At this sensitive time...diplomacy almost entirely paralyzed

Foreign Ministry forced to freeze most diplomatic activity due to lack of funds

Diplomats call Finance Ministry’s order to halt many of their operations worldwide ‘unprecedented’; say they warned ‘time and again’ of funding shortfall

People gather outside the Foreign Ministry building in Jerusalem, November 15, 2018. (Yonatan Sindel/Flash90)
People gather outside the Foreign Ministry building in Jerusalem, November 15, 2018. (Yonatan Sindel/Flash90)

The Foreign Ministry announced Sunday that it was being forced to freeze most of its diplomatic activities worldwide due to a lack of funds.

The ministry said the instruction was given by the Finance Ministry’s accountant general, due to the “grave deficit” in its budget.

“The main effect is that during this sensitive time, when faced with diplomatic and strategic challenges, first and foremost among them the threat by Iran and its proxies — and on the eve of a UN General Assembly — the Foreign Ministry and its missions abroad will be almost entirely paralyzed,” the ministry said in a statement.

Activities that were suspended includes diplomats’ overseas work trips, the formulation of new diplomatic initiatives and treaties, hosting delegations of foreign diplomats and journalists in Jerusalem, renovations and maintenance at the ministry headquarters, and so on.

The ministry called the Finance Ministry’s intervention “unprecedented.” While acknowledging that it faces a serious deficit, the Foreign Ministry said this was a result of consistent under-funding by the treasury, which it had warned against “time and again.”

Foreign Minister Israel Katz arrives for the weekly cabinet meeting at the Prime Minister’s Office in Jerusalem, June 24, 2019. (Noam Revkin Fenton/Flash90)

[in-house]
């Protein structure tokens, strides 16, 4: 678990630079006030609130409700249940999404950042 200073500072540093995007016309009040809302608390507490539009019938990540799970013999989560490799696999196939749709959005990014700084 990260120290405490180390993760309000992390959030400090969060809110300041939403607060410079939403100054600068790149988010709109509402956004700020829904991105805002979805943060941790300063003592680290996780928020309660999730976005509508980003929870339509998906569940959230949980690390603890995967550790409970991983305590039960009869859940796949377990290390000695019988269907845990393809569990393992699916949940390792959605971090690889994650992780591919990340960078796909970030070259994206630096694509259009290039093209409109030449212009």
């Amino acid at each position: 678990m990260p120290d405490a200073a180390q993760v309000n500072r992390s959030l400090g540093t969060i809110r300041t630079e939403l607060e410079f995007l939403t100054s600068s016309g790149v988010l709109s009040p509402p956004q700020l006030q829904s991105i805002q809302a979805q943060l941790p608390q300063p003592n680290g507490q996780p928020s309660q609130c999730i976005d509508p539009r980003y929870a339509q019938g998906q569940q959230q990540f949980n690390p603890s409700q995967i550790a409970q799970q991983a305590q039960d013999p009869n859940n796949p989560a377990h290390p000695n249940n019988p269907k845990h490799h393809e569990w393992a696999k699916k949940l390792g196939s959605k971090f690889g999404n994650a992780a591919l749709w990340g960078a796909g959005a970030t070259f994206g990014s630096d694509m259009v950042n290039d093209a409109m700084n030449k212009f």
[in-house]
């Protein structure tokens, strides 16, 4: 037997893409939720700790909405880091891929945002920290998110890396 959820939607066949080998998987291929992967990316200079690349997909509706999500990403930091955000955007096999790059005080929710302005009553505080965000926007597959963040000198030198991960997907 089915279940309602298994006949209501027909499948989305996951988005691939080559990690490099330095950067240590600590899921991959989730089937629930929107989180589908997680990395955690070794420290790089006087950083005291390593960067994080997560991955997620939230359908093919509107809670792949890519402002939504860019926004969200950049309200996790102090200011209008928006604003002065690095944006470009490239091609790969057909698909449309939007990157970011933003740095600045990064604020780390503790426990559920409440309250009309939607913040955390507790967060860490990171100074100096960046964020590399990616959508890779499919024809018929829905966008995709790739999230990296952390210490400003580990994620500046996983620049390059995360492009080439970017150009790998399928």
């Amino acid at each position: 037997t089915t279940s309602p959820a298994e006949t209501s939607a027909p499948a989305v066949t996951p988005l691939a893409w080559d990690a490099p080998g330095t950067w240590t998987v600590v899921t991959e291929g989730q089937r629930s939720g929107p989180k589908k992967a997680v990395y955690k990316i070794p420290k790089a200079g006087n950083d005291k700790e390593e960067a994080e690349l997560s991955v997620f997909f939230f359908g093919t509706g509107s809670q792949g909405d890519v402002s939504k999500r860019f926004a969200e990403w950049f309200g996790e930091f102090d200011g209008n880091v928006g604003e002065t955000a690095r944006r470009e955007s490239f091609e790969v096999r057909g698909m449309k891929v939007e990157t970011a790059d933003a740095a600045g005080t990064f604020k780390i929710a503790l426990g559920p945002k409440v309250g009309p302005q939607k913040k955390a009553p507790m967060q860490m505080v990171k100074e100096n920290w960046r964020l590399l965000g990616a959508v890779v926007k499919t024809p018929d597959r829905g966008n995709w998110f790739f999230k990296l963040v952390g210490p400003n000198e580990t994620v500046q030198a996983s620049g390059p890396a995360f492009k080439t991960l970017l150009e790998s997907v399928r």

Foreign Minister Israel Katz is working to solve the crisis, the ministry said.

“We hope that the ministry’s vital operations for the national security and strengthening Israel’s international status will return to order,” the statement said.

The decision by the Foreign Ministry to halt many of its operations comes less than two months after it signed a deal with the Finance Ministry that would reportedly see a significant increase in budgeting. That agreement prompted Foreign Ministry employees to call off a strike that would have seen Israeli missions shut down its operations on a different continent every day.

Foreign Ministry workers announced in June that they would be stepping up protests after the government passed a sweeping NIS 1.2 billion ($333 million) spending cut. The budget cuts further strained the Foreign Ministry’s already tight budget, leading to downgraded services at Israeli embassies.

In May, a report by then-state comptroller Yosef Shapira found that some Israeli ambassadors and their staff were living in uninhabitable conditions while on posts abroad. Shapira’s report said that many of the 250 or so properties and staff residences under the Foreign Ministry’s charge were in a dilapidated state.

The report detailed complaints from Israel’s ambassador to Nigeria about the rats and lice in the official residence, and noted that the envoy to Brazil slept on a mattress on the floor.

Diplomats went on strike over wage and budget disputes in 2014 and again in 2016, saying the treasury had dragged its feet on implementing a previous compensation agreement.

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